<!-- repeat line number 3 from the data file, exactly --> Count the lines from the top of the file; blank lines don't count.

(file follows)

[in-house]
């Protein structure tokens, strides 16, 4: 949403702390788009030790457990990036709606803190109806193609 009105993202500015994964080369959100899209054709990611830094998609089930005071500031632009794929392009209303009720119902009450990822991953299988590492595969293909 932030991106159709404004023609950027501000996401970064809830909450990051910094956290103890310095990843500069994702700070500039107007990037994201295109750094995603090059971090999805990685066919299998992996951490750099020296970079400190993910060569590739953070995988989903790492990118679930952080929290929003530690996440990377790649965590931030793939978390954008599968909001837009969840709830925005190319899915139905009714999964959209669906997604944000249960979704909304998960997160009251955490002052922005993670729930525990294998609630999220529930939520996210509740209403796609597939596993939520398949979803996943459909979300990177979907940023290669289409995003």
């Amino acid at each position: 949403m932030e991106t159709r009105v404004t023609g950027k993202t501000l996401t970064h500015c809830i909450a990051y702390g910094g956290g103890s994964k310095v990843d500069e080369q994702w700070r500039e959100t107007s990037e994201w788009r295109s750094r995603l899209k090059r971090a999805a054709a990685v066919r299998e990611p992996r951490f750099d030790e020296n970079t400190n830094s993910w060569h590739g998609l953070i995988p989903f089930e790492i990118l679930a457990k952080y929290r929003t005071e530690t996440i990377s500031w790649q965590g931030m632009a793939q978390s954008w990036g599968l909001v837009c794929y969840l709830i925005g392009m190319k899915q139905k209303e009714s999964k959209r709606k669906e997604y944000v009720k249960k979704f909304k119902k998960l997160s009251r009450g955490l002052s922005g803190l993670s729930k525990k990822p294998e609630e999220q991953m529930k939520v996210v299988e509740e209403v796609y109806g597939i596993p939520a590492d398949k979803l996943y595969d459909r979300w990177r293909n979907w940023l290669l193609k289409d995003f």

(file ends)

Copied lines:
């Amino acid at each position: 949403m932030e991106t159709r009105v404004t023609g950027k993202t501000l996401t970064h500015c809830i909450a990051y702390g910094g956290g103890s994964k310095v990843d500069e080369q994702w700070r500039e959100t107007s990037e994201w788009r295109s750094r995603l899209k090059r971090a999805a054709a990685v066919r299998e990611p992996r951490f750099d030790e020296n970079t400190n830094s993910w060569h590739g998609l953070i995988p989903f089930e790492i990118l679930a457990k952080y929290r929003t005071e530690t996440i990377s500031w790649q965590g931030m632009a793939q978390s954008w990036g599968l909001v837009c794929y969840l709830i925005g392009m190319k899915q139905k209303e009714s999964k959209r709606k669906e997604y944000v009720k249960k979704f909304k119902k998960l997160s009251r009450g955490l002052s922005g803190l993670s729930k525990k990822p294998e609630e999220q991953m529930k939520v996210v299988e509740e209403v796609y109806g597939i596993p939520a590492d398949k979803l996943y595969d459909r979300w990177r293909n979907w940023l290669l193609k289409d995003f």